George Herbert, in his poetic skill and the depth of the spiritual experiences he explores, may be the greatest of all religious poets. The George Herbert Collection contains all of Herbert’s beloved poems, plus his letters and proverbs. To navigate Herbert’s rich poetry, this collection contains Gene Edward Veith’s Reformation Spirituality: The Religion of George Herbert. By illuminating the spiritual landscape of seventeenth-century England, Veith brings greater clarity to Herbert’s poetry and prose. Examining the two side by side, Veith explains Herbert’s work as a function of Reformation spirituality.
Also included in this collection are two classic biographies of George Hebert, George Herbert and His Times and The Life of George Herbert, as well as George Herbert Palmer’s annotated bibliography of Herbert’s works. With Logos Bible Software, these volumes are completely searchable—Scripture passages appear on mouseover and link to your original-language texts and English translations. For scholarly work or personal Bible study, this makes these works more powerful and easier to access than ever before. With Logos’ advanced features, you can perform comprehensive searches by topic or Scripture reference—finding, for example, every mention of “faith” or “John 3:16.”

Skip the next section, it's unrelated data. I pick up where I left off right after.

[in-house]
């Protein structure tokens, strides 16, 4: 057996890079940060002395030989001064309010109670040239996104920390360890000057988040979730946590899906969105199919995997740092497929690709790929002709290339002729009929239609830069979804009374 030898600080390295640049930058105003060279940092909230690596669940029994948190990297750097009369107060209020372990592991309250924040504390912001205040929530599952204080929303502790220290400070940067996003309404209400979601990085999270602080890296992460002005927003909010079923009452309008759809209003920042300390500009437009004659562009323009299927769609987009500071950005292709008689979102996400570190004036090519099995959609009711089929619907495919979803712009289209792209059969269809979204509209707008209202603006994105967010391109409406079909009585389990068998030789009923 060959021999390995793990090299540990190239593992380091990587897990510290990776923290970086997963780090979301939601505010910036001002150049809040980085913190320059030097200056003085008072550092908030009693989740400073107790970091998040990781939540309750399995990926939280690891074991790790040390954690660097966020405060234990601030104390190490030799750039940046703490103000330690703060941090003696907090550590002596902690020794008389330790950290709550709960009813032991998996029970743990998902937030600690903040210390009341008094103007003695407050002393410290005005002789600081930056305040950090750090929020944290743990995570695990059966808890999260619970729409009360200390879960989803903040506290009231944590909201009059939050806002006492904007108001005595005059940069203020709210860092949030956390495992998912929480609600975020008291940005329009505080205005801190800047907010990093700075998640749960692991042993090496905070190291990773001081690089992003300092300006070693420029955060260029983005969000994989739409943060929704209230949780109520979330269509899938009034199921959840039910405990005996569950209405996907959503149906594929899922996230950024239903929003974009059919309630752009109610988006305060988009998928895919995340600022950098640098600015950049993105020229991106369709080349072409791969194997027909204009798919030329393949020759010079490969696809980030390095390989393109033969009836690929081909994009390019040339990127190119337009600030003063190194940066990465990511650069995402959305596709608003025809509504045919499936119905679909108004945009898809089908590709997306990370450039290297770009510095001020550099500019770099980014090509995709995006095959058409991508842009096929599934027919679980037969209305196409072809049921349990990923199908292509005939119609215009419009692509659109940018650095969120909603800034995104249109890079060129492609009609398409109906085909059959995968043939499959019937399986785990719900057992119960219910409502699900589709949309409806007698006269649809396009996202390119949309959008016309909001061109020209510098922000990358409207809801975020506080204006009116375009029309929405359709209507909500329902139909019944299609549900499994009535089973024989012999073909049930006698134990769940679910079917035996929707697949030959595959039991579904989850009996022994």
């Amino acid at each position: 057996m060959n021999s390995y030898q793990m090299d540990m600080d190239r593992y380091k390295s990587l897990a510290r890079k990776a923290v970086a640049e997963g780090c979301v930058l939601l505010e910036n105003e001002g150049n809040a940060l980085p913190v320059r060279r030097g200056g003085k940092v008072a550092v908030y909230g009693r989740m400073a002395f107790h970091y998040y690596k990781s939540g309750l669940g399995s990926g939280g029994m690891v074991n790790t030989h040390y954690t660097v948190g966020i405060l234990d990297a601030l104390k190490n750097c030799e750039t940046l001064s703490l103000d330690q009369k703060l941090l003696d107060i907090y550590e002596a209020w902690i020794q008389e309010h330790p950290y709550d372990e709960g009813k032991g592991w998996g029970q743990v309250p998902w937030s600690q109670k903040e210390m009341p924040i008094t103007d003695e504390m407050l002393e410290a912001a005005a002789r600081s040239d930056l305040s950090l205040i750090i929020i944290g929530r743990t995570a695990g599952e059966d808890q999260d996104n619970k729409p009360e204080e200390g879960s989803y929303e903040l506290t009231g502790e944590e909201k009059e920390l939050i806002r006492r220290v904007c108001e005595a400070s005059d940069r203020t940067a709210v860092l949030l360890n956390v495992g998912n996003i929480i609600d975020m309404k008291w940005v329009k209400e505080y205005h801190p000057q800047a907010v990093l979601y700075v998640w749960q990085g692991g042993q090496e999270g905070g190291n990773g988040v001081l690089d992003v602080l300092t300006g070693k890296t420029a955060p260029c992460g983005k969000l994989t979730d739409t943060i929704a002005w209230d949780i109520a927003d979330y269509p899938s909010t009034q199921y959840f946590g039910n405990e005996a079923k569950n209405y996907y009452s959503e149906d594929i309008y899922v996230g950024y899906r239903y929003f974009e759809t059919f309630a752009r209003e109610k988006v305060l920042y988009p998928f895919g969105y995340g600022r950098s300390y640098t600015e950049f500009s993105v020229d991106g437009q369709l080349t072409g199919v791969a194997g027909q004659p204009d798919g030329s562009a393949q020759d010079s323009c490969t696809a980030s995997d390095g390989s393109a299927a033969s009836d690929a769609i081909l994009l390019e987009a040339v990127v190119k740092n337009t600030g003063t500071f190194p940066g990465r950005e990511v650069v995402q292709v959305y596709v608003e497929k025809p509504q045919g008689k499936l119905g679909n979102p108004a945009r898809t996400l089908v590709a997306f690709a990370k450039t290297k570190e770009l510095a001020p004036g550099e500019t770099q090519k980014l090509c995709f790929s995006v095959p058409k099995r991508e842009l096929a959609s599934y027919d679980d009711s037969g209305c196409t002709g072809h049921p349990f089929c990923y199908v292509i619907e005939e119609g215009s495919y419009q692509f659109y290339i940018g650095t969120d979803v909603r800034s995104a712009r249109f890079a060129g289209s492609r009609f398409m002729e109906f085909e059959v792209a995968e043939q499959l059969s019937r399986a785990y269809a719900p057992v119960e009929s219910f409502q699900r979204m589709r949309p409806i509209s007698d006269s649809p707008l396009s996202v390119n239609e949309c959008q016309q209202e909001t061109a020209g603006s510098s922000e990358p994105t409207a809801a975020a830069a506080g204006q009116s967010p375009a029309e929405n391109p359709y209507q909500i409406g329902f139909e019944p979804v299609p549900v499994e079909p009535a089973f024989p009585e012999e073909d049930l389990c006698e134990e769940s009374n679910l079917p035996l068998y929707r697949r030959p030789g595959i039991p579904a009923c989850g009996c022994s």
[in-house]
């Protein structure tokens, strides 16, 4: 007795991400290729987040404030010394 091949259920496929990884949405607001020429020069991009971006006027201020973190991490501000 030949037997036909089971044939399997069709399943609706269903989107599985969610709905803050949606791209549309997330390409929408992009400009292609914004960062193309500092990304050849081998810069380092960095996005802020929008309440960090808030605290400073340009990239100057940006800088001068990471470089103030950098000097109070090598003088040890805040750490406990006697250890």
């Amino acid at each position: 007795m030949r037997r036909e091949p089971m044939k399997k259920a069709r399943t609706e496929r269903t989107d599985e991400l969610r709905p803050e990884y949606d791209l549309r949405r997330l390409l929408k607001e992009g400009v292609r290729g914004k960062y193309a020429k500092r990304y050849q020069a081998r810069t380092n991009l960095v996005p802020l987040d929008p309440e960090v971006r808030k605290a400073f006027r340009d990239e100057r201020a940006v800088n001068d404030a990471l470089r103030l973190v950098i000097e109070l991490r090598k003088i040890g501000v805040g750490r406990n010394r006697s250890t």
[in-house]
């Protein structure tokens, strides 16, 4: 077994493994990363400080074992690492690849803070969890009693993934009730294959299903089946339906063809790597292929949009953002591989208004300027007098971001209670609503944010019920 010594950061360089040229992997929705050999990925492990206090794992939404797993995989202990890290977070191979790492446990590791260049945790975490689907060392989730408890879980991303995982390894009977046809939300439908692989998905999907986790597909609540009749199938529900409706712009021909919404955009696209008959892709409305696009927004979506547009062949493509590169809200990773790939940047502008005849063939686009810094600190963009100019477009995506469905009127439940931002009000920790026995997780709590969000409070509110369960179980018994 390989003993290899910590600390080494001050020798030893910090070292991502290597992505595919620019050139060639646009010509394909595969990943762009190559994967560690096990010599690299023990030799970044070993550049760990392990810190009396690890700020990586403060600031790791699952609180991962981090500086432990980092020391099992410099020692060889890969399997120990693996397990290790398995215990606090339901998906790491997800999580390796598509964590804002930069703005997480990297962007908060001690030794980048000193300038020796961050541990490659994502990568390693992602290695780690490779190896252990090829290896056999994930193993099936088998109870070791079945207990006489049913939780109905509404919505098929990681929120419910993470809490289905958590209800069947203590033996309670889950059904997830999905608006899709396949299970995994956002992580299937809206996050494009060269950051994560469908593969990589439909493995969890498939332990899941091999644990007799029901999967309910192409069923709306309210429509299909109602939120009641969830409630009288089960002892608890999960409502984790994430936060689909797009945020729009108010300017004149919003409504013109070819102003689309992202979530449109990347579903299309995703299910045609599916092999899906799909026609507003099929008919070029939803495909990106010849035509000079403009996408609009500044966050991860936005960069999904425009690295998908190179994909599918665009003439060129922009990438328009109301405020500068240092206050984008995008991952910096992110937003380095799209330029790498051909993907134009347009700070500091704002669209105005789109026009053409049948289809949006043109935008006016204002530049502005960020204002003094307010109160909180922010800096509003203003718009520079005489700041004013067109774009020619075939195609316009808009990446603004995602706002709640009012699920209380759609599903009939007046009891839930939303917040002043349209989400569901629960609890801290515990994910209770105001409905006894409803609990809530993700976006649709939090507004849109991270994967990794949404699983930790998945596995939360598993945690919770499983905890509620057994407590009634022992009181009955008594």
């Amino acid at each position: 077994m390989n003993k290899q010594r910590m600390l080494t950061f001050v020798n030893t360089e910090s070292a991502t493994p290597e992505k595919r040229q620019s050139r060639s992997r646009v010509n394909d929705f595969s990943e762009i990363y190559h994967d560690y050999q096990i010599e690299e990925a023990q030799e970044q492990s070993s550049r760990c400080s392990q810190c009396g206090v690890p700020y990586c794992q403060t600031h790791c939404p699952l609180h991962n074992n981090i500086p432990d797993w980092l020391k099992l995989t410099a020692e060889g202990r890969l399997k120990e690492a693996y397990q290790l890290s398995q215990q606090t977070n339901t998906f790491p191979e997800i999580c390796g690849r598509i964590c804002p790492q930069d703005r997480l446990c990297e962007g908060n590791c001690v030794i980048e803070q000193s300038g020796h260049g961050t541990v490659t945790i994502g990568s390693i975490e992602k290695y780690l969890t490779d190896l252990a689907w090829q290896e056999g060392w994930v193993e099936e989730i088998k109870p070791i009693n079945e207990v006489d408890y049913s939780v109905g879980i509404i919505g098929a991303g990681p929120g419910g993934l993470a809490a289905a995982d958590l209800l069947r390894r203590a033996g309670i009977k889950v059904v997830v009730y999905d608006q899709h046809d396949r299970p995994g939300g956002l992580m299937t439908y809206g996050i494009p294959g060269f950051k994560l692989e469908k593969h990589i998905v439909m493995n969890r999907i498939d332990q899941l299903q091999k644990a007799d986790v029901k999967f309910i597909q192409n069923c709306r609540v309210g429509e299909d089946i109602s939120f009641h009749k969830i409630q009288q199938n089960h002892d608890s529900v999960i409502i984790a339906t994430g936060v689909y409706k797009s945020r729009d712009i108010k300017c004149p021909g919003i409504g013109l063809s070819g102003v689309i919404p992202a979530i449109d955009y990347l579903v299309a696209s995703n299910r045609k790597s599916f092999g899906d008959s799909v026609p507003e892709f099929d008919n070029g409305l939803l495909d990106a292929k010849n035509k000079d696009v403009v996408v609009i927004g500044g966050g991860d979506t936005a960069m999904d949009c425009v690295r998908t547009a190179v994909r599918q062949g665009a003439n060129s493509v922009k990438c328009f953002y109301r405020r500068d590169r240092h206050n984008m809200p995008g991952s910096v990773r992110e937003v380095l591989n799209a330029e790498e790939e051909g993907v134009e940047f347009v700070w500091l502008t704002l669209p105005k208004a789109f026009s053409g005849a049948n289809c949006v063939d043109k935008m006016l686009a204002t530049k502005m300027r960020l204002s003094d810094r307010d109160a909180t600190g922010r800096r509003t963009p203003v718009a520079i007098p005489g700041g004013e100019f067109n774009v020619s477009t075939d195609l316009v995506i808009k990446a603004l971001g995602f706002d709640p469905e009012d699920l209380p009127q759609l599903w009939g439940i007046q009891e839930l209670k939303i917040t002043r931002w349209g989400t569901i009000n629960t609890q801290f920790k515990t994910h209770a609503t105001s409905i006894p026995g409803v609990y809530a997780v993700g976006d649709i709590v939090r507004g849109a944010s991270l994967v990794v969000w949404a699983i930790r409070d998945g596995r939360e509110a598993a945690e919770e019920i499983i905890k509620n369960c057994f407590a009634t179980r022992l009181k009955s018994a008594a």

Herbert speaks to God like one that really believeth a God, and whose business in the world is most with God. Heart-work and heaven-work make up his books.
George Herbert (1593–1633) studied at Trinity College, Cambridge. After college, he worked in Parliament for two years under King James VI. He was ordained into the Church of England in 1630 and spent the rest of his life in the little village of Fugglestone St. Peter. Herbert contracted tuberculosis, but just before he died, he passed his manuscript of poems to his good friend Nicholas Ferrar, asking him to burn them if he thought they weren’t any good. The book would go through eight editions within the next 60 years, and today many of his poems have become popular hymns.